Google stands up to censorship pressure from Iran, Aust

Google’s battle against global censorship is set to intensify today, as Iran permanently suspends access to the Gmail e-mail service in a bid to quell anti-government protests planned.

The country follows China in blocking some, or all, elements of Google’s Internet services. Authorities plan to replace Gmail with their own, national e-mail service.
 
Iran’s government is eager to avoid a repeat of last year's election protests, which received widespread media attention, the Wall Street Journal said.
 
Electronic messaging services like Gmail and Twitter were key elements in helping protestors co-ordinate their actions, and to broadcast news of the disquiet across the globe.
 
The prospect of fresh protests today, the 31st anniversary of the foundation of the Islamic Republic, prompted the government has pledged to launch a national e-mail service soon.
 
Authorities in the country have already arrested multiple alleged opposition activists in another move to quell the protests.
 
It is unclear whether the block has already been implemented, or if Iran even has the capability to do so. But Google told WSJ that Iranian users were having trouble accessing the service, and that the error was not with its equipment.
 
The Internet firm vowed it would not take the ban lying down. “Whenever we encounter blocks in our services we try to resolve them as quickly as possibly because we strongly believe that people everywhere should have the ability to communicate freely online,” a spokesperson said.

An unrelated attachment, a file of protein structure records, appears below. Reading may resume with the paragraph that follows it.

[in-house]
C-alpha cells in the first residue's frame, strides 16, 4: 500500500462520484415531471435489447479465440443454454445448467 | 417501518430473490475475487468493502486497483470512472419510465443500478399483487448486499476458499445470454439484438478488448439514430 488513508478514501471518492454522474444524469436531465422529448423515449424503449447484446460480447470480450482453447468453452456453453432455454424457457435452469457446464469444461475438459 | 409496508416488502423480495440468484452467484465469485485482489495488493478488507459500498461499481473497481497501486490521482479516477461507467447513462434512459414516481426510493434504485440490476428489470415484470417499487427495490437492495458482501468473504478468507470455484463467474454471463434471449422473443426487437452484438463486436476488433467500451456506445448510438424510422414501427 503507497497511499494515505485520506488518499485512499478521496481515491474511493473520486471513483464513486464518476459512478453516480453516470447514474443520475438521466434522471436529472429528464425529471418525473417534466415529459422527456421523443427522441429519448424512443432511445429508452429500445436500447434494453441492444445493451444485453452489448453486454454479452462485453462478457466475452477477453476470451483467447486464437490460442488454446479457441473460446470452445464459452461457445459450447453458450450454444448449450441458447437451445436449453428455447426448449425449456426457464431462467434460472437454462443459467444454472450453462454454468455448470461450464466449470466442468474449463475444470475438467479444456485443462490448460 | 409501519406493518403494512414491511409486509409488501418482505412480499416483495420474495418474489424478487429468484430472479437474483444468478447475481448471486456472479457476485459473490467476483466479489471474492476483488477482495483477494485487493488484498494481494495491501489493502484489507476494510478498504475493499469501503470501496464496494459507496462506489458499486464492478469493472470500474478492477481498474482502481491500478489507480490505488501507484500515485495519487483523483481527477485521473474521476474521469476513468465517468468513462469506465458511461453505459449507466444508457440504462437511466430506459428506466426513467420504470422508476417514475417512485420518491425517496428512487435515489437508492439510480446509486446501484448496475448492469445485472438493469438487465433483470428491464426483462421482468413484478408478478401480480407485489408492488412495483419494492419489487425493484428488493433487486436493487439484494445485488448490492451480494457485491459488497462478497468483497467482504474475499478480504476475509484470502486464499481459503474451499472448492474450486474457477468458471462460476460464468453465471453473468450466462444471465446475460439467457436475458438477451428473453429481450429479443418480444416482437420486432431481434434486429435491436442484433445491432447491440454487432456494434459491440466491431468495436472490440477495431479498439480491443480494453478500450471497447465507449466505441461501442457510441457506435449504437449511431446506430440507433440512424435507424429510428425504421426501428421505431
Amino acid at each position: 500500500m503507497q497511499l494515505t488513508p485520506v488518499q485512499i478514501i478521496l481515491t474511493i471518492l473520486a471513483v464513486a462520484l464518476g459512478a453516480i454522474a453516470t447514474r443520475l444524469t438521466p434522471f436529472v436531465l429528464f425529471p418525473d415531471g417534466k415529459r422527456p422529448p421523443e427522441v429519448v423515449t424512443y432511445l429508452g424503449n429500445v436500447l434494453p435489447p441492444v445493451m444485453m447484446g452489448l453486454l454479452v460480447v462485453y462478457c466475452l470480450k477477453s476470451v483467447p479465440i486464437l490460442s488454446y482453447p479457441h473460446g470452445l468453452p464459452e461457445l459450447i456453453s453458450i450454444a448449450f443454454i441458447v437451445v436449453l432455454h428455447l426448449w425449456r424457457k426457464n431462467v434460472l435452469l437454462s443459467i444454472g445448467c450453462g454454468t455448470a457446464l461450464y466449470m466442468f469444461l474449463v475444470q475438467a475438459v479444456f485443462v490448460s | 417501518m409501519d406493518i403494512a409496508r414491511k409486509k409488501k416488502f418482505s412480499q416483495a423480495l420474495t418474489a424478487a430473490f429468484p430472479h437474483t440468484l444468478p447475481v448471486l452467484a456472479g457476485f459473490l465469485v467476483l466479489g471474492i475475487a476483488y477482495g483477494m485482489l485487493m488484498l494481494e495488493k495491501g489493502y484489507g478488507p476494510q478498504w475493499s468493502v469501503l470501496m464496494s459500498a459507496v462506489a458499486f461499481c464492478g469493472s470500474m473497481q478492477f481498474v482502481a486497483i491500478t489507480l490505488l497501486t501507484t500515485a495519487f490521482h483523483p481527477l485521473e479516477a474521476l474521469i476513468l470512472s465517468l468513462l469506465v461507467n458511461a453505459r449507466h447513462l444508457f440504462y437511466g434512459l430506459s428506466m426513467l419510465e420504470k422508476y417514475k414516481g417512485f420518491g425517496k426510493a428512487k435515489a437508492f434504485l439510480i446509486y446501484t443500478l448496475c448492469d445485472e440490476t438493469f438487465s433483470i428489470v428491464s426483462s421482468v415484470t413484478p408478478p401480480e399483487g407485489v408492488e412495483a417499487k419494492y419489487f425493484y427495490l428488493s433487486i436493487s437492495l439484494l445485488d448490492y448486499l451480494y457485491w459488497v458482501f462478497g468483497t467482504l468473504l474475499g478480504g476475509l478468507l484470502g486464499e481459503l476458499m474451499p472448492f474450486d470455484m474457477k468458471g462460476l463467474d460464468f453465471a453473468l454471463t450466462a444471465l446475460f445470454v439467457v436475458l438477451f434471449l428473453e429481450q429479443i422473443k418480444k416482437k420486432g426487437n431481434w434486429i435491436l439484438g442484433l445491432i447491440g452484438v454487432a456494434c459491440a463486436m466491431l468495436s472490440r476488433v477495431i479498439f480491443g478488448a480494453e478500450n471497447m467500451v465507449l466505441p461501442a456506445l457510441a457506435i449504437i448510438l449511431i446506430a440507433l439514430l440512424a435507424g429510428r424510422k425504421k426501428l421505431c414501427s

Google has taken a similar stance in Australia, where the firm is under pressure to censor YouTube searches covering controversial political content. The firm states that it will not voluntarily censor the search results, the Sydney Morning Herald said.
 
The company was responding to requests from communications minister Stephen Conroy to block Australian access to material deemed Refused Classification. While Google's own content rules block most content that would be refused classification, including sex and graphic violence, Australian law also bans other content, such as information on euthanasia, or material that shows how to commit a crime.
 
Conroy suggested that Google has the technology to block and filter content, as it has been doing so for China. He said Google should use the technology for Australia as well.
 

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